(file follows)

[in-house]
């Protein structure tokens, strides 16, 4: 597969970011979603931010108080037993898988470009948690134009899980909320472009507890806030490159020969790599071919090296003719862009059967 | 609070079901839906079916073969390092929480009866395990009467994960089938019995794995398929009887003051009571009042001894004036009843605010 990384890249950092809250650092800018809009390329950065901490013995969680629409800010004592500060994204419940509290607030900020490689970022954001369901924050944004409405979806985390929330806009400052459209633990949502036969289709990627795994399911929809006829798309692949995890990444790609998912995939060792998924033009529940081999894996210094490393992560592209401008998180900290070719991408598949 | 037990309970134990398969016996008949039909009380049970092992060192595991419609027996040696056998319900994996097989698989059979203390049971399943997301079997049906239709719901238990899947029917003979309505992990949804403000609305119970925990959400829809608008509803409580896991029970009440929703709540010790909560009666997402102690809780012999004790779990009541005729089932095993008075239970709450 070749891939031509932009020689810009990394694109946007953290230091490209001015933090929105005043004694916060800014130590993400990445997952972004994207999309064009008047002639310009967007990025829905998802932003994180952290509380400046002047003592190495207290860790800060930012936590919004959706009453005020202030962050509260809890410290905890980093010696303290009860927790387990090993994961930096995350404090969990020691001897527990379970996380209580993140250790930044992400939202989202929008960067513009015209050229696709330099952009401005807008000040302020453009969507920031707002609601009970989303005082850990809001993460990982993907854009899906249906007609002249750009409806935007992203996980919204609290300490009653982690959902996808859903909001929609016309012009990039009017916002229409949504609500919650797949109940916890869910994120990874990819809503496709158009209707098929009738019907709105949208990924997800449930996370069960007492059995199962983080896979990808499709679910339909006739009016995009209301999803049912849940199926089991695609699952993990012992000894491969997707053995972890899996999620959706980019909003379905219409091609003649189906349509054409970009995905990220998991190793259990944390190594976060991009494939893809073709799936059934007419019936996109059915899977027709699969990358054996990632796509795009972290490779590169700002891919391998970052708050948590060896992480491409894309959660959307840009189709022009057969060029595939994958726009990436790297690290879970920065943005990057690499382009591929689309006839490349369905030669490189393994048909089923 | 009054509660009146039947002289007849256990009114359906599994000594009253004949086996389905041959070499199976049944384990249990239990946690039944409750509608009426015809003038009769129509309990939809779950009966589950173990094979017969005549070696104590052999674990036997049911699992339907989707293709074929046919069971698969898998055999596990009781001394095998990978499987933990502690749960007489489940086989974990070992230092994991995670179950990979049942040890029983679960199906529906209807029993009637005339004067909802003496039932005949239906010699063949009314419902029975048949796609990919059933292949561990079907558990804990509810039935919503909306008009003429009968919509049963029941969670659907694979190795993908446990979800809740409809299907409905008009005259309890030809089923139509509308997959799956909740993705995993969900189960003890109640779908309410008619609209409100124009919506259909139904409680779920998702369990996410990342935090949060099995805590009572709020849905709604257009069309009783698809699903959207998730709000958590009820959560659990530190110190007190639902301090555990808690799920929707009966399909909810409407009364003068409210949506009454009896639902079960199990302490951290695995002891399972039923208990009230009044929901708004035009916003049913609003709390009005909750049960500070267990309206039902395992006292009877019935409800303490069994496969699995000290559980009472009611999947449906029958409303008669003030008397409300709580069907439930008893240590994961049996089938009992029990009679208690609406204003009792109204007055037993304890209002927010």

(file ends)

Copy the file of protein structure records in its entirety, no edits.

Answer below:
[in-house]
């Protein structure tokens, strides 16, 4: 597969970011979603931010108080037993898988470009948690134009899980909320472009507890806030490159020969790599071919090296003719862009059967 | 609070079901839906079916073969390092929480009866395990009467994960089938019995794995398929009887003051009571009042001894004036009843605010 990384890249950092809250650092800018809009390329950065901490013995969680629409800010004592500060994204419940509290607030900020490689970022954001369901924050944004409405979806985390929330806009400052459209633990949502036969289709990627795994399911929809006829798309692949995890990444790609998912995939060792998924033009529940081999894996210094490393992560592209401008998180900290070719991408598949 | 037990309970134990398969016996008949039909009380049970092992060192595991419609027996040696056998319900994996097989698989059979203390049971399943997301079997049906239709719901238990899947029917003979309505992990949804403000609305119970925990959400829809608008509803409580896991029970009440929703709540010790909560009666997402102690809780012999004790779990009541005729089932095993008075239970709450 070749891939031509932009020689810009990394694109946007953290230091490209001015933090929105005043004694916060800014130590993400990445997952972004994207999309064009008047002639310009967007990025829905998802932003994180952290509380400046002047003592190495207290860790800060930012936590919004959706009453005020202030962050509260809890410290905890980093010696303290009860927790387990090993994961930096995350404090969990020691001897527990379970996380209580993140250790930044992400939202989202929008960067513009015209050229696709330099952009401005807008000040302020453009969507920031707002609601009970989303005082850990809001993460990982993907854009899906249906007609002249750009409806935007992203996980919204609290300490009653982690959902996808859903909001929609016309012009990039009017916002229409949504609500919650797949109940916890869910994120990874990819809503496709158009209707098929009738019907709105949208990924997800449930996370069960007492059995199962983080896979990808499709679910339909006739009016995009209301999803049912849940199926089991695609699952993990012992000894491969997707053995972890899996999620959706980019909003379905219409091609003649189906349509054409970009995905990220998991190793259990944390190594976060991009494939893809073709799936059934007419019936996109059915899977027709699969990358054996990632796509795009972290490779590169700002891919391998970052708050948590060896992480491409894309959660959307840009189709022009057969060029595939994958726009990436790297690290879970920065943005990057690499382009591929689309006839490349369905030669490189393994048909089923 | 009054509660009146039947002289007849256990009114359906599994000594009253004949086996389905041959070499199976049944384990249990239990946690039944409750509608009426015809003038009769129509309990939809779950009966589950173990094979017969005549070696104590052999674990036997049911699992339907989707293709074929046919069971698969898998055999596990009781001394095998990978499987933990502690749960007489489940086989974990070992230092994991995670179950990979049942040890029983679960199906529906209807029993009637005339004067909802003496039932005949239906010699063949009314419902029975048949796609990919059933292949561990079907558990804990509810039935919503909306008009003429009968919509049963029941969670659907694979190795993908446990979800809740409809299907409905008009005259309890030809089923139509509308997959799956909740993705995993969900189960003890109640779908309410008619609209409100124009919506259909139904409680779920998702369990996410990342935090949060099995805590009572709020849905709604257009069309009783698809699903959207998730709000958590009820959560659990530190110190007190639902301090555990808690799920929707009966399909909810409407009364003068409210949506009454009896639902079960199990302490951290695995002891399972039923208990009230009044929901708004035009916003049913609003709390009005909750049960500070267990309206039902395992006292009877019935409800303490069994496969699995000290559980009472009611999947449906029958409303008669003030008397409300709580069907439930008893240590994961049996089938009992029990009679208690609406204003009792109204007055037993304890209002927010």